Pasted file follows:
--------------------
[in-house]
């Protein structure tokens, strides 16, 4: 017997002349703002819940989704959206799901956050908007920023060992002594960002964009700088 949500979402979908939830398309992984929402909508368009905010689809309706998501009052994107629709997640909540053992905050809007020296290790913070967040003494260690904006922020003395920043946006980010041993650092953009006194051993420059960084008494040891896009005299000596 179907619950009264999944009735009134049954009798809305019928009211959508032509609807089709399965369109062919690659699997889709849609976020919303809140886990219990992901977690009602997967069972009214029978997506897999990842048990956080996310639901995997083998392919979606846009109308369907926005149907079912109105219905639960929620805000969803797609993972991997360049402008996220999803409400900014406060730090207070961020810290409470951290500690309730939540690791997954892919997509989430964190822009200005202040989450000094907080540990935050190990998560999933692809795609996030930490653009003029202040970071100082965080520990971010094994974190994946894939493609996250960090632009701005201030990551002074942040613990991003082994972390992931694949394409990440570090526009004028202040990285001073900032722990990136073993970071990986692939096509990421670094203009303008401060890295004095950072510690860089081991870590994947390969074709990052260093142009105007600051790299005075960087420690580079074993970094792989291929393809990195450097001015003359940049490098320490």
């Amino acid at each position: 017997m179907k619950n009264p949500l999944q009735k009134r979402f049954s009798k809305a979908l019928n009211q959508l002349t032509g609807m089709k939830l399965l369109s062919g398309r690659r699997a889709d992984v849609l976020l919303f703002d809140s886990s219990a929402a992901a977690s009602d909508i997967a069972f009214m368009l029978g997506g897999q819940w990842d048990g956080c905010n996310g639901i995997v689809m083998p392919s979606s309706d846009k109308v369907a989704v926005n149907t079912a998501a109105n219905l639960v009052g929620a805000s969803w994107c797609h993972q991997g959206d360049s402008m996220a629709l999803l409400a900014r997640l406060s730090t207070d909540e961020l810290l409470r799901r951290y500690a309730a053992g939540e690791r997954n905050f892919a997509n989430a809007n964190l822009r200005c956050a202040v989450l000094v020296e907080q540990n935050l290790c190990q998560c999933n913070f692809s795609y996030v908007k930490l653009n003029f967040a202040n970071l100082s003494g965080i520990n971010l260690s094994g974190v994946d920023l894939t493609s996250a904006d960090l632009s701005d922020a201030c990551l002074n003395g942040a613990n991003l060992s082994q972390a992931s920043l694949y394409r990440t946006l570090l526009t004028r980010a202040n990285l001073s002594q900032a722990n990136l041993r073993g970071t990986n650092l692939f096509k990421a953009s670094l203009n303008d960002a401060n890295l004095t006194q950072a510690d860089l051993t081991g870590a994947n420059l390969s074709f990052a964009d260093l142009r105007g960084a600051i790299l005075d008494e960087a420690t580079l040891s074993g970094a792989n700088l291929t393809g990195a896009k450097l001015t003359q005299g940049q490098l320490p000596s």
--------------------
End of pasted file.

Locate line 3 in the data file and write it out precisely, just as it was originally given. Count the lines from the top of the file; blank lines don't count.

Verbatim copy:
């Amino acid at each position: 017997m179907k619950n009264p949500l999944q009735k009134r979402f049954s009798k809305a979908l019928n009211q959508l002349t032509g609807m089709k939830l399965l369109s062919g398309r690659r699997a889709d992984v849609l976020l919303f703002d809140s886990s219990a929402a992901a977690s009602d909508i997967a069972f009214m368009l029978g997506g897999q819940w990842d048990g956080c905010n996310g639901i995997v689809m083998p392919s979606s309706d846009k109308v369907a989704v926005n149907t079912a998501a109105n219905l639960v009052g929620a805000s969803w994107c797609h993972q991997g959206d360049s402008m996220a629709l999803l409400a900014r997640l406060s730090t207070d909540e961020l810290l409470r799901r951290y500690a309730a053992g939540e690791r997954n905050f892919a997509n989430a809007n964190l822009r200005c956050a202040v989450l000094v020296e907080q540990n935050l290790c190990q998560c999933n913070f692809s795609y996030v908007k930490l653009n003029f967040a202040n970071l100082s003494g965080i520990n971010l260690s094994g974190v994946d920023l894939t493609s996250a904006d960090l632009s701005d922020a201030c990551l002074n003395g942040a613990n991003l060992s082994q972390a992931s920043l694949y394409r990440t946006l570090l526009t004028r980010a202040n990285l001073s002594q900032a722990n990136l041993r073993g970071t990986n650092l692939f096509k990421a953009s670094l203009n303008d960002a401060n890295l004095t006194q950072a510690d860089l051993t081991g870590a994947n420059l390969s074709f990052a964009d260093l142009r105007g960084a600051i790299l005075d008494e960087a420690t580079l040891s074993g970094a792989n700088l291929t393809g990195a896009k450097l001015t003359q005299g940049q490098l320490p000596s």